Max the Wonderdoodle says "hello".

Actually, he says "woof" but you know what he means.

Today, I am hoping to get outside and perhaps do a teeny bit of weeding--the large raised bed in the back yard is calling to me, as is the remaining 4x4 bed in the front garden.  I'd love to yank out the weeds and add some compost and then, perhaps, plant a couple seedlings or sow some seeds...but I have a feeling that it is planning on being wet.

Very, very wet.

Oh, the agony.  It just stinks when on the last day of your weekend, the weather doesn't want you to be outside doing what you want to do.  Yes, I could garden in the rain.  I dislike trying to do so, though, mostly because my glasses get all wet and I can't see and then I'm dripping and it is just extremely un-fun. 

Hence, when it is raining, I stay indoors, where it is dry but you can't garden.

Of course, if one must be indoors hiding from blinding raindrops, it's good to have something to look forward to.  Lucky me, I do!  My knitting group is gathering at my little cottage this afternoon, so there will be tea and cake and conversations to be had.  It will be wonderful.

I still rather wish I could at least spend some of my morning outside though...

Saturday, June 14, 2014

Happy Discovery

Oh, happy day!  Amongst my weekend  chores (including lawn mowing, weed whippering, and clipping off weedy bits from the box elder trees), I made the happy discovery that my blueberry bushes, all four of them, survived the long winter.  Huzzah! looks like four of the little bush cherry trees did as well!  I had figured I lost two of them early on in the summer--they were mere sticks and snapped under the weight of a certain outdoor kitty who I think was trying to use them to pogo across the ditch--so I am happy that the four that survived the kitty attack came back.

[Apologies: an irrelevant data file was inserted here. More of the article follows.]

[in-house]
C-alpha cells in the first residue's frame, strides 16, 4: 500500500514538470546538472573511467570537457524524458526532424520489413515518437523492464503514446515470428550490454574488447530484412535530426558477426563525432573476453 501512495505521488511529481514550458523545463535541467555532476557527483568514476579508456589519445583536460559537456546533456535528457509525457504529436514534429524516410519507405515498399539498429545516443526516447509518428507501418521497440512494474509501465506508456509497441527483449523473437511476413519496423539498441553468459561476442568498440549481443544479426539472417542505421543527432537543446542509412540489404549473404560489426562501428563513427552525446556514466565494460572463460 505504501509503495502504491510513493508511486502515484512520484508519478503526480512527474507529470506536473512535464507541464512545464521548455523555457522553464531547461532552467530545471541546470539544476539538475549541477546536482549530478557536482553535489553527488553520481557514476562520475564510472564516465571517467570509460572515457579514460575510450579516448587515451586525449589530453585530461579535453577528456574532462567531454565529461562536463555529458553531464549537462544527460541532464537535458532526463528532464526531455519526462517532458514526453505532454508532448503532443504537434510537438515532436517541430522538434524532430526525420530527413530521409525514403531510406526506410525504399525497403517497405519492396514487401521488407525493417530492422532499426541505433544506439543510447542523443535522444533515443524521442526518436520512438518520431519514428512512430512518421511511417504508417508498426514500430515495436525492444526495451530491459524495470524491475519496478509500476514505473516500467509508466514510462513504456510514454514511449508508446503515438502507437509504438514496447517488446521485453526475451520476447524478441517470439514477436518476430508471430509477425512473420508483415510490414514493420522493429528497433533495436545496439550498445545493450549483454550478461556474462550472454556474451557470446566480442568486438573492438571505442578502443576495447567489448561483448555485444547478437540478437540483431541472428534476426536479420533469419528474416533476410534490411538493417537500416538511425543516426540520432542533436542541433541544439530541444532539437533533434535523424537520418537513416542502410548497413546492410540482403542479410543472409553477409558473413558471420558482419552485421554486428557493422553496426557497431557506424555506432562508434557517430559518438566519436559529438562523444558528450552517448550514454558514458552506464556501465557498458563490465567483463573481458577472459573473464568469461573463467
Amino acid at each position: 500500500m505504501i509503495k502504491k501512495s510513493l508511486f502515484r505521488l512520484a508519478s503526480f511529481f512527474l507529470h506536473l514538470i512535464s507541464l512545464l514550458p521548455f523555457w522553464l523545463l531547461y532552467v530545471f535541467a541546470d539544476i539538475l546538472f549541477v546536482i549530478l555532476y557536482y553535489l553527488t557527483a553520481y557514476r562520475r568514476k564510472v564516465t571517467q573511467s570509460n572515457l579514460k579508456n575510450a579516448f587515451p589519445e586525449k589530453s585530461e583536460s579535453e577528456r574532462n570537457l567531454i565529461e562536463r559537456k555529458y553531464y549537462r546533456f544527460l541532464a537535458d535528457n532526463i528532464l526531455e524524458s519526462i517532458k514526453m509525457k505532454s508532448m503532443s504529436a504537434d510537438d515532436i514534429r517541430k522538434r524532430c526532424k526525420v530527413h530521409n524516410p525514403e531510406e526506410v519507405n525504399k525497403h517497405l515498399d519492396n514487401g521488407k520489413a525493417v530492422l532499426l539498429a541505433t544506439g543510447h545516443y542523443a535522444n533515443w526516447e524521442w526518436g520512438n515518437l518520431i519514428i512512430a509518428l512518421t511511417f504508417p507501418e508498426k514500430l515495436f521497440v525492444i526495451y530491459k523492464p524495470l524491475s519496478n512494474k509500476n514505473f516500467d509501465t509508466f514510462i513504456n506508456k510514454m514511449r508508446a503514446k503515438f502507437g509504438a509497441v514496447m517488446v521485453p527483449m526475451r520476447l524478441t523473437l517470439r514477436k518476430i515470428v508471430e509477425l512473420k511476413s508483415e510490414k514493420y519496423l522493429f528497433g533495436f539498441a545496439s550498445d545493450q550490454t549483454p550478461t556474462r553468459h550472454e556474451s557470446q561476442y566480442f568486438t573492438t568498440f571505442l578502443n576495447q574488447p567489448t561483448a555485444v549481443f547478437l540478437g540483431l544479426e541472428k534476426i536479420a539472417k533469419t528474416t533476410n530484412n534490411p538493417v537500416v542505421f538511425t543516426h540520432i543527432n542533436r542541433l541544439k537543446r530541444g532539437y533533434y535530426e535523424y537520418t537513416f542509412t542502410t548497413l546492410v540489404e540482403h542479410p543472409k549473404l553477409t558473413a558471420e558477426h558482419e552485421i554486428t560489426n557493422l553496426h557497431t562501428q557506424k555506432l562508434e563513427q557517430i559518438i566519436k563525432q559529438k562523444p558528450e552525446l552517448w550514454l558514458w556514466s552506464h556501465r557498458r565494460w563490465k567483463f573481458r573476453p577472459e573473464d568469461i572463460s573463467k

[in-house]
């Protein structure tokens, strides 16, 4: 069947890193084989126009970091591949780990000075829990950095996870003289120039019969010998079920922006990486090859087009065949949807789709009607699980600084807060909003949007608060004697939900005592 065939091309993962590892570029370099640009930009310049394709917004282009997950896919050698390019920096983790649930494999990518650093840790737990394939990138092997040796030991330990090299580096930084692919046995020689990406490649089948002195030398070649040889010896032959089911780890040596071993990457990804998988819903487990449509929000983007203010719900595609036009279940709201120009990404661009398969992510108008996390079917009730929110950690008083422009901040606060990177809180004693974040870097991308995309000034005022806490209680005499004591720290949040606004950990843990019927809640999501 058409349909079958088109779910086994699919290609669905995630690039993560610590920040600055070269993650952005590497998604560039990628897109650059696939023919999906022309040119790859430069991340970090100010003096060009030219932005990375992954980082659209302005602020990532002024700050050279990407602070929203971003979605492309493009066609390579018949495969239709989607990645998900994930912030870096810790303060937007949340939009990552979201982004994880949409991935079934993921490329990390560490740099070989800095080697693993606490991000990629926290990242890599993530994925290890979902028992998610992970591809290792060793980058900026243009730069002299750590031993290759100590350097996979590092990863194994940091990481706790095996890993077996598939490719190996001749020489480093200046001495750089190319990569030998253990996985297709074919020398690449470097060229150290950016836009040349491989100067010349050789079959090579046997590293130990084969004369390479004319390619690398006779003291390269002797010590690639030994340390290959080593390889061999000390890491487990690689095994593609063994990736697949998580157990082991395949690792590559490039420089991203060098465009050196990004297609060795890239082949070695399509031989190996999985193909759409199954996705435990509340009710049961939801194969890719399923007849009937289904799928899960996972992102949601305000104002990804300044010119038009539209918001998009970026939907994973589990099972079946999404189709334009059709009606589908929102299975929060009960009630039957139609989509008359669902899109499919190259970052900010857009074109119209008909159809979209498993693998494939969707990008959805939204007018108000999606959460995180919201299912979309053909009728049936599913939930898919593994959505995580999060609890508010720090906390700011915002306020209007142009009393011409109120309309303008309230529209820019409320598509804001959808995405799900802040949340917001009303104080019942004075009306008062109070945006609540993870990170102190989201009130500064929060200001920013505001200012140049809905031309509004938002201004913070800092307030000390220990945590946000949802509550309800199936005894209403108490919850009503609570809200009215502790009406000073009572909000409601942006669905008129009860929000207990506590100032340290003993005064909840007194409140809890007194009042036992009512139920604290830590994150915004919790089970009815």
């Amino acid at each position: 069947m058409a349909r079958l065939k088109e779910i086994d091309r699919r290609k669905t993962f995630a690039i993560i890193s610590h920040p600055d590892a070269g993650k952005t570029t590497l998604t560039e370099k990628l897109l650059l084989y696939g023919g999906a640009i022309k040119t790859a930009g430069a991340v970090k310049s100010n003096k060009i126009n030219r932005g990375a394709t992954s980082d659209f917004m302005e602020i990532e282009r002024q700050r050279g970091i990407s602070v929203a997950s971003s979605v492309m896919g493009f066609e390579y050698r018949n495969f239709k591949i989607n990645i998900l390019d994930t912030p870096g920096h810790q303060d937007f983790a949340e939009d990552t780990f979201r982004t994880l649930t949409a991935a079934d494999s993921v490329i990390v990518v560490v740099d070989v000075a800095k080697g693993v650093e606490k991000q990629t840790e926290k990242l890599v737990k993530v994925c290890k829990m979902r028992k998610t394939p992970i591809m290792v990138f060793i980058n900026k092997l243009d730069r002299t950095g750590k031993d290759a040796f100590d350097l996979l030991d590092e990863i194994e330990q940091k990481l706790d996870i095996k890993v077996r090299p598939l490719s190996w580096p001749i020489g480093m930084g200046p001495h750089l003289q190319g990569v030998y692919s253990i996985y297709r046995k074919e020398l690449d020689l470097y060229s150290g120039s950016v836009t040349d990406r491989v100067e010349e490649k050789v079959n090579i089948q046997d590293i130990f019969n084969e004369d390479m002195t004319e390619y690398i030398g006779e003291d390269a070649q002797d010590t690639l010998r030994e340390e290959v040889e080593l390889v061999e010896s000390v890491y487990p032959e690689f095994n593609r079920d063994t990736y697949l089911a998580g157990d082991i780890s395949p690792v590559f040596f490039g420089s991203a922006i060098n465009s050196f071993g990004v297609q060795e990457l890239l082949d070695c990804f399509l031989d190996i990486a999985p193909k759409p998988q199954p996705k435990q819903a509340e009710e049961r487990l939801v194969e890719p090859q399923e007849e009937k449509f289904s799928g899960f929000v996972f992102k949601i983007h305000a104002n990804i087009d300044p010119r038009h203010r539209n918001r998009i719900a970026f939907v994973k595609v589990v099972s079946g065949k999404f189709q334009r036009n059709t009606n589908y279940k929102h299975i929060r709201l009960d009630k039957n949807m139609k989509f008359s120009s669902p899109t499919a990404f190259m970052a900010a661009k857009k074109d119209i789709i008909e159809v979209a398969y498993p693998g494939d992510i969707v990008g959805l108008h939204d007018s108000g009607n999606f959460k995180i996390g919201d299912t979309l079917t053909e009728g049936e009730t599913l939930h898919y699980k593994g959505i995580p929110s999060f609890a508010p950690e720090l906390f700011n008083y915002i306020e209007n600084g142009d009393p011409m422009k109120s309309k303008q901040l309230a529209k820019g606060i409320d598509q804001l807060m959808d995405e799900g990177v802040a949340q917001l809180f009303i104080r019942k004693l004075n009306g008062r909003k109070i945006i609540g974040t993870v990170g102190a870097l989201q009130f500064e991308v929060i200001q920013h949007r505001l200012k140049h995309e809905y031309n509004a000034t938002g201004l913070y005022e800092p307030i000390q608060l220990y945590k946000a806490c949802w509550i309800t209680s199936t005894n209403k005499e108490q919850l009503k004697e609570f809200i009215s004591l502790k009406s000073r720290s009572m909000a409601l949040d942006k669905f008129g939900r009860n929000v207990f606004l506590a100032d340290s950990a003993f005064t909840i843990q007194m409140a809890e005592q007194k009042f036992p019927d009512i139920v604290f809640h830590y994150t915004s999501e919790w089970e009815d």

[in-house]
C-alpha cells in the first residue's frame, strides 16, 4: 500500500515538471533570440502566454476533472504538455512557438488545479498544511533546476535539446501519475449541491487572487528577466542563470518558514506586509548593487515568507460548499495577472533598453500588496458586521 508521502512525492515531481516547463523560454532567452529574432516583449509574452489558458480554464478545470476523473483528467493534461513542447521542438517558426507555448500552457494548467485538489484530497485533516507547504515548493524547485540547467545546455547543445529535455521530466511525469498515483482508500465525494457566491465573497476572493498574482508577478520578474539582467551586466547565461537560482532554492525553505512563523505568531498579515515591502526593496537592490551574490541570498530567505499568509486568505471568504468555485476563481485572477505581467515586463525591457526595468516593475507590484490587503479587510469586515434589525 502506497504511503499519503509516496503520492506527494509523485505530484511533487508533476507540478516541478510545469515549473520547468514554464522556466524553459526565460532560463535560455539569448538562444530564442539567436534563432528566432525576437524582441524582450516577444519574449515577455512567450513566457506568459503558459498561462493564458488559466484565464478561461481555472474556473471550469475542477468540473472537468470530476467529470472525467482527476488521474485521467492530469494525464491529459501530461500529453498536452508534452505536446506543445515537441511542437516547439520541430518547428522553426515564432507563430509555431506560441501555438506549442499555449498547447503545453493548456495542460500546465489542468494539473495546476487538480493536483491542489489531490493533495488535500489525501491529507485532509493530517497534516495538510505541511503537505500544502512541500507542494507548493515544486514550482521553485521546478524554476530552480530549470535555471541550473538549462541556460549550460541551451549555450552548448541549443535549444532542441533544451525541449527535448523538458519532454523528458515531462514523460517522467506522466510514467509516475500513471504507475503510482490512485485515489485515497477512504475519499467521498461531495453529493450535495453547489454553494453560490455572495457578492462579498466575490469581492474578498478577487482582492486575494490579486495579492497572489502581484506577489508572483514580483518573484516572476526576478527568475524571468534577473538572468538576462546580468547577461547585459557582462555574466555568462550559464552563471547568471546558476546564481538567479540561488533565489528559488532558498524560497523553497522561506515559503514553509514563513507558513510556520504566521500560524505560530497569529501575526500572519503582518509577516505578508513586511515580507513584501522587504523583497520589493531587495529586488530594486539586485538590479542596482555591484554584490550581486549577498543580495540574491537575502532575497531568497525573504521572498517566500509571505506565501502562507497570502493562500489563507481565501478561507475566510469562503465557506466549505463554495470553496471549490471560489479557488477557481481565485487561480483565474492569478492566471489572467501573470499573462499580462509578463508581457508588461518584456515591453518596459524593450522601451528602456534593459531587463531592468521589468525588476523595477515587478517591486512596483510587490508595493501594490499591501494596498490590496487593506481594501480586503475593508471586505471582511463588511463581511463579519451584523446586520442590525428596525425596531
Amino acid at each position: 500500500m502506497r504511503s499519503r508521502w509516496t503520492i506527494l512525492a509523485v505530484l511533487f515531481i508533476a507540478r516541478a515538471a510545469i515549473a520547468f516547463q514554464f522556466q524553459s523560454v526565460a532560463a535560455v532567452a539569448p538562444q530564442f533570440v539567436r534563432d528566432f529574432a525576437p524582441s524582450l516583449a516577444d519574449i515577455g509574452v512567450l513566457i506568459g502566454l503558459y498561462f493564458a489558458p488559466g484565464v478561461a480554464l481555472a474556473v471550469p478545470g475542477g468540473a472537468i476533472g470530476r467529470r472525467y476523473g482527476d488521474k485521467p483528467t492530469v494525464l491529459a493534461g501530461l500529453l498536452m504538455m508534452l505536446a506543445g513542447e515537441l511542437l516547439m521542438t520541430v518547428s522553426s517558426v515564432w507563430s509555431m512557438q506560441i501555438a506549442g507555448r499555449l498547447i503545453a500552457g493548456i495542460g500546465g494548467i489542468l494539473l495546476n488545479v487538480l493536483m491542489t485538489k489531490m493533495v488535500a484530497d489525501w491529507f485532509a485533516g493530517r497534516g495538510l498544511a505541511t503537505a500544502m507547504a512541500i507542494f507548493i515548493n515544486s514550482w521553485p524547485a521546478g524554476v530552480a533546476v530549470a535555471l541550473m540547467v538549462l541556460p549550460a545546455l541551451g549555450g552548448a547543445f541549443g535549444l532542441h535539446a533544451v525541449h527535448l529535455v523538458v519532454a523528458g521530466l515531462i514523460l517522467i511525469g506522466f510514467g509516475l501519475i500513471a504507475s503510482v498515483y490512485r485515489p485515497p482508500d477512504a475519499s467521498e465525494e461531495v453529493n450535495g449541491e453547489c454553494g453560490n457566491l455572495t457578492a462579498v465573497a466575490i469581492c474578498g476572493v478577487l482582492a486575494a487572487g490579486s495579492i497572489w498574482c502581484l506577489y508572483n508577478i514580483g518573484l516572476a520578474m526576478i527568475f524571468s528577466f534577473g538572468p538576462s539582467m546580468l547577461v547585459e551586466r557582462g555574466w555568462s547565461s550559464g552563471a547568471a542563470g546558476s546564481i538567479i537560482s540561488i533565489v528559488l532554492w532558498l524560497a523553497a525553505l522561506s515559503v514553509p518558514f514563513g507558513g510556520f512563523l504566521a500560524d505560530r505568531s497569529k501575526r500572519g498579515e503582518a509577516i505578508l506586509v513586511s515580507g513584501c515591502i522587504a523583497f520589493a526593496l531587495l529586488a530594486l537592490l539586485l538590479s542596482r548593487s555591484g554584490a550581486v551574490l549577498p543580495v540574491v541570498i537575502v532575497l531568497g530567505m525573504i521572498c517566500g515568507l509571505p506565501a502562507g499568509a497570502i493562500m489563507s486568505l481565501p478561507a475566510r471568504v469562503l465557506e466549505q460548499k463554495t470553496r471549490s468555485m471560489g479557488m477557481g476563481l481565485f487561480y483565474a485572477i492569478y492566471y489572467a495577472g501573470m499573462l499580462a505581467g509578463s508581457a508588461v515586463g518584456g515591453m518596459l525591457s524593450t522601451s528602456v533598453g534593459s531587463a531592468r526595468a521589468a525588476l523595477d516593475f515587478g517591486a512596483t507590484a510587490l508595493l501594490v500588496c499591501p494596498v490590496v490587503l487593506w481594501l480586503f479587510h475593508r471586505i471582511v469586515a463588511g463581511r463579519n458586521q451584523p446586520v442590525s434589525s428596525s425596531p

No fruit yet, of course, but hey: the plants aren't dead, so there's hope there may yet be some berries!

(Always live in hope when it comes to berries.)

Wednesday, June 11, 2014

Farmlette Updates

Hello!  Did you miss me?

This week on the Farmlette, no much is happening aside from the usual end-of-school-year madness.  I've been driving well over 150 miles each day, which leaves little to no time to garden.  Oh, I broke out the hoe in the front garden and I potted up some more petunias, but aside from that, nothing much.  I'm hoping to move some more compost tonight, and perhaps plant my Painted Mountain corn seedlings (which desperately want into the ground, now).  A good friend is coming by to fetch some spare compost as well, so it's shaping up to be a companionable evening in any case.  Yay for friends!

The chickens and rabbits are doing well outdoors.  The beans have started growing up their canes on the west side of the Bunny Barn, so before too long, the boys should have some afternoon shade.  If I ever manage to get out there and clean the joint, I plan to hang an old bamboo shade on that side as well, on the inside, to offer a bit more shade while still allowing good air flow.  It's the air flow that makes all the difference on a hot, hot day, really.  Poor rabbits, they hate summer.  If only they could take their fur coats off...

The Ladies are laying eggs like mad.  I'm usually getting 10 per day, sometimes 12 or 13.  I have one broody in the Little Coop, and the Young Pullets in the Pen are growing up quickly.  Since their noisy brothers "moved out" to the Freezer, the girls have really been coming into their own.  They certainly eat a little less than when there were 17 in there (now, there are eight)!

For all my inattention this week, the garden is coming along.  We seem to be getting rain at just the right intervals, which is wonderful, but I will be really happy when the handyman fixes the hose pipe this morning.  Hauling buckets of water around the joint is getting really, really old.  It is just so much easier this time of year when the hose is working, for both garden and animal chores.  Plus, I get to rig up my timers which is so fun.  I love having things on timers--they get watered in the middle of the night for short intervals, and I don't have to worry that any "zone" is going dry.  And when your life gets a tad too busy, its nice to have one less thing to worry about!